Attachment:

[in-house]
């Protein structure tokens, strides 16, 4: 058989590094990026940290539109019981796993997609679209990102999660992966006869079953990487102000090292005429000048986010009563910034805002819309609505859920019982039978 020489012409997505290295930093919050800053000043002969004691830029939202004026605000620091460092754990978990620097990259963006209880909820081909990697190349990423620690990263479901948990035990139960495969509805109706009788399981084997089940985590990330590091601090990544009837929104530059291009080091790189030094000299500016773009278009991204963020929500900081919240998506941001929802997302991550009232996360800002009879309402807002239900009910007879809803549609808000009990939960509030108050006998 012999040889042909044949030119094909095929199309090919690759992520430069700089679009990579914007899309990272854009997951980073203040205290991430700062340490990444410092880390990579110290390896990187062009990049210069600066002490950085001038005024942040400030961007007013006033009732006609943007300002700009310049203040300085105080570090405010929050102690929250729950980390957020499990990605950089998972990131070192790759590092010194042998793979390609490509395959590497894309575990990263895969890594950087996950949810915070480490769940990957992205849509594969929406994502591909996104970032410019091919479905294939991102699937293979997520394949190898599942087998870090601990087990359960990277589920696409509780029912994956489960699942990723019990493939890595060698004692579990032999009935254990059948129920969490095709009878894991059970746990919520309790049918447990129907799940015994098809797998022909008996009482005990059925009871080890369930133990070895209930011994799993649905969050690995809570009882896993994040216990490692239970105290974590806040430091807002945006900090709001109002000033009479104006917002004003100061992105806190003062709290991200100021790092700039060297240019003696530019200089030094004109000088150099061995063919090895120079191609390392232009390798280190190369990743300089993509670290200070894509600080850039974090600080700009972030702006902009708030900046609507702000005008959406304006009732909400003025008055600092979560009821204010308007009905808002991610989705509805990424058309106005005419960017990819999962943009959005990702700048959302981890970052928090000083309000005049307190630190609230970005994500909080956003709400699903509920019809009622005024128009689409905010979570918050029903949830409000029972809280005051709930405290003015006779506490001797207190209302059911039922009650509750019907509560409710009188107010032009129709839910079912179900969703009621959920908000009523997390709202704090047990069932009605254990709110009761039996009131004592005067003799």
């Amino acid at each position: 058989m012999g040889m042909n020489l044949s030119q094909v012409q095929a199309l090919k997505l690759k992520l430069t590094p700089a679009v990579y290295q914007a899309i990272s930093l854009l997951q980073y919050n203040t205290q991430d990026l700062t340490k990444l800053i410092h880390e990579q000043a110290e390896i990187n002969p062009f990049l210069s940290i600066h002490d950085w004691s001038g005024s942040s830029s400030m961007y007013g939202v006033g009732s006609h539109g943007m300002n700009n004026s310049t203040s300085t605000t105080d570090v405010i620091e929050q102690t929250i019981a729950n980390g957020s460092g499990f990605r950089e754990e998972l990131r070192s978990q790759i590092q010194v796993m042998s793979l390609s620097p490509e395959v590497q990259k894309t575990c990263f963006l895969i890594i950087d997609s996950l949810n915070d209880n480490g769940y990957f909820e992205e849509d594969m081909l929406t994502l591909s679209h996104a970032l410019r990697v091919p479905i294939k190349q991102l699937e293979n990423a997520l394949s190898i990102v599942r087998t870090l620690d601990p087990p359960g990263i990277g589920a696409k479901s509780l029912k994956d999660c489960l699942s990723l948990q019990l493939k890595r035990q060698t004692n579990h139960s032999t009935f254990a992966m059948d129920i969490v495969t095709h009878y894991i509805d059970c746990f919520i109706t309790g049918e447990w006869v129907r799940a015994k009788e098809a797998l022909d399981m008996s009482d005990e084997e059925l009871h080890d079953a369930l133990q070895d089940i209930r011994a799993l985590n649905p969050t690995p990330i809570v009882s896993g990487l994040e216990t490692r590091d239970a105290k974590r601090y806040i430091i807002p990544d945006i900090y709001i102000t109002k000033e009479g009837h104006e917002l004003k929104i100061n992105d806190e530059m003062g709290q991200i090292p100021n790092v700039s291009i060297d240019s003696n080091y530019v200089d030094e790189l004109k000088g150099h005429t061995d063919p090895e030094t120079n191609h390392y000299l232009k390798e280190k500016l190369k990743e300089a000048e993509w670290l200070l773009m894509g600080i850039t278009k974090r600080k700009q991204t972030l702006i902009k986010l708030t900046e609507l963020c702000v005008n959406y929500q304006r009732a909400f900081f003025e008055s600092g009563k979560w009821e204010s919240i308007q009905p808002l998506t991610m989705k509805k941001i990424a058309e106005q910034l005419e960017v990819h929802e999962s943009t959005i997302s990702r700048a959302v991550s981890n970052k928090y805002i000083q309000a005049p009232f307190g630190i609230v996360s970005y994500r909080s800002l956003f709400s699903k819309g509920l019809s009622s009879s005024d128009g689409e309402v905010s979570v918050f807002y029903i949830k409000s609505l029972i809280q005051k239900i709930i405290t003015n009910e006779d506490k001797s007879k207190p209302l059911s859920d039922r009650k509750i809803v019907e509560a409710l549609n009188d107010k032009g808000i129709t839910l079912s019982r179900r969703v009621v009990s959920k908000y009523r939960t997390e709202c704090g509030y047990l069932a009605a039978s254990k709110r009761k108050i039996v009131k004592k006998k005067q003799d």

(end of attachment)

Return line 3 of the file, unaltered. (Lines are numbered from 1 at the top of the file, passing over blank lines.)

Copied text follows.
């Amino acid at each position: 058989m012999g040889m042909n020489l044949s030119q094909v012409q095929a199309l090919k997505l690759k992520l430069t590094p700089a679009v990579y290295q914007a899309i990272s930093l854009l997951q980073y919050n203040t205290q991430d990026l700062t340490k990444l800053i410092h880390e990579q000043a110290e390896i990187n002969p062009f990049l210069s940290i600066h002490d950085w004691s001038g005024s942040s830029s400030m961007y007013g939202v006033g009732s006609h539109g943007m300002n700009n004026s310049t203040s300085t605000t105080d570090v405010i620091e929050q102690t929250i019981a729950n980390g957020s460092g499990f990605r950089e754990e998972l990131r070192s978990q790759i590092q010194v796993m042998s793979l390609s620097p490509e395959v590497q990259k894309t575990c990263f963006l895969i890594i950087d997609s996950l949810n915070d209880n480490g769940y990957f909820e992205e849509d594969m081909l929406t994502l591909s679209h996104a970032l410019r990697v091919p479905i294939k190349q991102l699937e293979n990423a997520l394949s190898i990102v599942r087998t870090l620690d601990p087990p359960g990263i990277g589920a696409k479901s509780l029912k994956d999660c489960l699942s990723l948990q019990l493939k890595r035990q060698t004692n579990h139960s032999t009935f254990a992966m059948d129920i969490v495969t095709h009878y894991i509805d059970c746990f919520i109706t309790g049918e447990w006869v129907r799940a015994k009788e098809a797998l022909d399981m008996s009482d005990e084997e059925l009871h080890d079953a369930l133990q070895d089940i209930r011994a799993l985590n649905p969050t690995p990330i809570v009882s896993g990487l994040e216990t490692r590091d239970a105290k974590r601090y806040i430091i807002p990544d945006i900090y709001i102000t109002k000033e009479g009837h104006e917002l004003k929104i100061n992105d806190e530059m003062g709290q991200i090292p100021n790092v700039s291009i060297d240019s003696n080091y530019v200089d030094e790189l004109k000088g150099h005429t061995d063919p090895e030094t120079n191609h390392y000299l232009k390798e280190k500016l190369k990743e300089a000048e993509w670290l200070l773009m894509g600080i850039t278009k974090r600080k700009q991204t972030l702006i902009k986010l708030t900046e609507l963020c702000v005008n959406y929500q304006r009732a909400f900081f003025e008055s600092g009563k979560w009821e204010s919240i308007q009905p808002l998506t991610m989705k509805k941001i990424a058309e106005q910034l005419e960017v990819h929802e999962s943009t959005i997302s990702r700048a959302v991550s981890n970052k928090y805002i000083q309000a005049p009232f307190g630190i609230v996360s970005y994500r909080s800002l956003f709400s699903k819309g509920l019809s009622s009879s005024d128009g689409e309402v905010s979570v918050f807002y029903i949830k409000s609505l029972i809280q005051k239900i709930i405290t003015n009910e006779d506490k001797s007879k207190p209302l059911s859920d039922r009650k509750i809803v019907e509560a409710l549609n009188d107010k032009g808000i129709t839910l079912s019982r179900r969703v009621v009990s959920k908000y009523r939960t997390e709202c704090g509030y047990l069932a009605a039978s254990k709110r009761k108050i039996v009131k004592k006998k005067q003799d």